The Fear of Missing Out (FOMO) is arguably the psychological phenomenon that drives social media. Directly related to the growth in social media, the urban dictionary defines this issue as “the fear you feel that you will miss out on something huge if you don’t do something/participate in an event.
The purpose and function for most people on social media is to become aware of everything that is happening to those people around them. The malevolent intention being to connect, network and interact with friends and acquaintances. However, as these social networks continue to develop and integrate themselves into society the negative side of belonging—or not belonging—has arisen.
Parties You Weren’t Invited To
A recent post by Caterina about FOMO (or Fear of Missing Out) has sparked awareness in the blogosphere of this growing issue. She describes that “FOMO is a great motivator of human behavior, and I think a crucial key to understanding social software, and why it works the way it does. Many people have studied the game mechanics that keep people collecting things (points, trophies, check-ins, mayorships, kudos). Others have studied how the neurochemistry that keeps us checking Facebook every five minutes is similar to the neurochemistry fueling addiction. Social media has made us even more aware of the things we are missing out on.”
Caterina is one of the founders of Flickr, which has been described as “Parties You Weren’t Invited to Channel” by Maggie Mason who responds to the idea of FOMO with “I still love social media, despite the occasional sense that everyone is popping bottles of champagne on city rooftops while I watch The Office reruns in my yoga pants.”
Another Party For Those Afflicted
While it is not an affliction officially recognized by the NHS, there are support groups and even a Facebook page for sufferers. Members work through their FOMO challenges together with claims that they “will turn up for the opening of a letter” in order to avoid feeling left out, where they “sign up for more things than I can possibly attend and wish I could be everywhere…because I’m always worried I’ll miss out on something.” and admit to agonizing over not being here.
For those afflicted with FOMO the benefit of the actually participating is much less than the fear of not being included. The misery is compounded by imagining conversations that are happening at the event as well as online between other people at the same event.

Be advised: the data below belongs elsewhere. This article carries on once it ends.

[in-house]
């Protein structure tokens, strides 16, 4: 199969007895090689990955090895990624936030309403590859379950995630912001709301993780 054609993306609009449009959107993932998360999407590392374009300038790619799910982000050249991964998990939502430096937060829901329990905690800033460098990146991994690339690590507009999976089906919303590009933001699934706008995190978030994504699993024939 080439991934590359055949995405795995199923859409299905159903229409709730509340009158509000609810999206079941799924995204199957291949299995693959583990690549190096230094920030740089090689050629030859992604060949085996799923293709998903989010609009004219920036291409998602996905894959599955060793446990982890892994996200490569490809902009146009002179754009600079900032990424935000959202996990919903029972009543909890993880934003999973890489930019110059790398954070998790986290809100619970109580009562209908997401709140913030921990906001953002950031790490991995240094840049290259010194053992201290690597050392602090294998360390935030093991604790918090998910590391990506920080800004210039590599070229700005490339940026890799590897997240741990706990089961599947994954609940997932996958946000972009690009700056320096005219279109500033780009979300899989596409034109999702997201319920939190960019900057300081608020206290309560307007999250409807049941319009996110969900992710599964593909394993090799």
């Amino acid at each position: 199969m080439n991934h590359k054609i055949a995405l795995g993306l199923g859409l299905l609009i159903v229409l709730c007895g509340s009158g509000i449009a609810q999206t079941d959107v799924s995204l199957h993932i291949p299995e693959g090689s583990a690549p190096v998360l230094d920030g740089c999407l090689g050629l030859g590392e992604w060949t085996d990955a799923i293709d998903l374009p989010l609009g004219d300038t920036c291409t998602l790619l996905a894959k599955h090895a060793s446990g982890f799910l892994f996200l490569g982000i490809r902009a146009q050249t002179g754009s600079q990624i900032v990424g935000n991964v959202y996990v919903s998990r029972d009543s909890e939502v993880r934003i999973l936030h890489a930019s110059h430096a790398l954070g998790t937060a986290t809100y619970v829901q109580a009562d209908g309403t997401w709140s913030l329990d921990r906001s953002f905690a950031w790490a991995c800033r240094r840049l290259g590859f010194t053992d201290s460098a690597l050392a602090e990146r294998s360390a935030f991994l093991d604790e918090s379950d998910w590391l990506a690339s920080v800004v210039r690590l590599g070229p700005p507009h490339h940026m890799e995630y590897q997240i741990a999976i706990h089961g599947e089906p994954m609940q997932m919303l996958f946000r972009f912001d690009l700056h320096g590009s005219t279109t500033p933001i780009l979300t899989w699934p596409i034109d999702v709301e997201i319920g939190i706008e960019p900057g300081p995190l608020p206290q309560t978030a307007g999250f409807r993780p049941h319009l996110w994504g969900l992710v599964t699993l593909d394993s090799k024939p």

The Scholars Weigh In
It turns out that this concept has not been born of social media. Social exclusion and rejection have inspired endless poets, songwriters, sociologists and anthropologists. After all, human beings are deeply social creatures. We desire to live, love and work with others whom we know and who know us. We are driven by the desire to belong and it’s dark side: the fear of being an outcast. Anthropologists have been exploring the the desire to belong as a universal human trait for decades before social media existed.
FOMO Drives Investment Bubbles
FOMO transgresses industries and can also be found in finance. The prospect of regret is also common in finance and can be witnessed in investment bubbles. When investors become more concerned with their fear of being left out than losing their original investment, they invest in a bubble at the worst possible moment. The common sense of an investor’s understanding of the bubbles and the market can be overridden by the social implications of their competitive neighbor chiding them for not “getting in on Google”.
Conquer the Fear
Do forays into social media make you feel more connected or less adequate? The majority of the angst of FOMO exists within those who are lurking on the Facebook pages of their ex, stalking their favorite celebrity, and Googling the names of all their high school classmates. If you have these problems, get away from your computer and spend less time with social media and create your own unique reality that makes you more interesting to follow.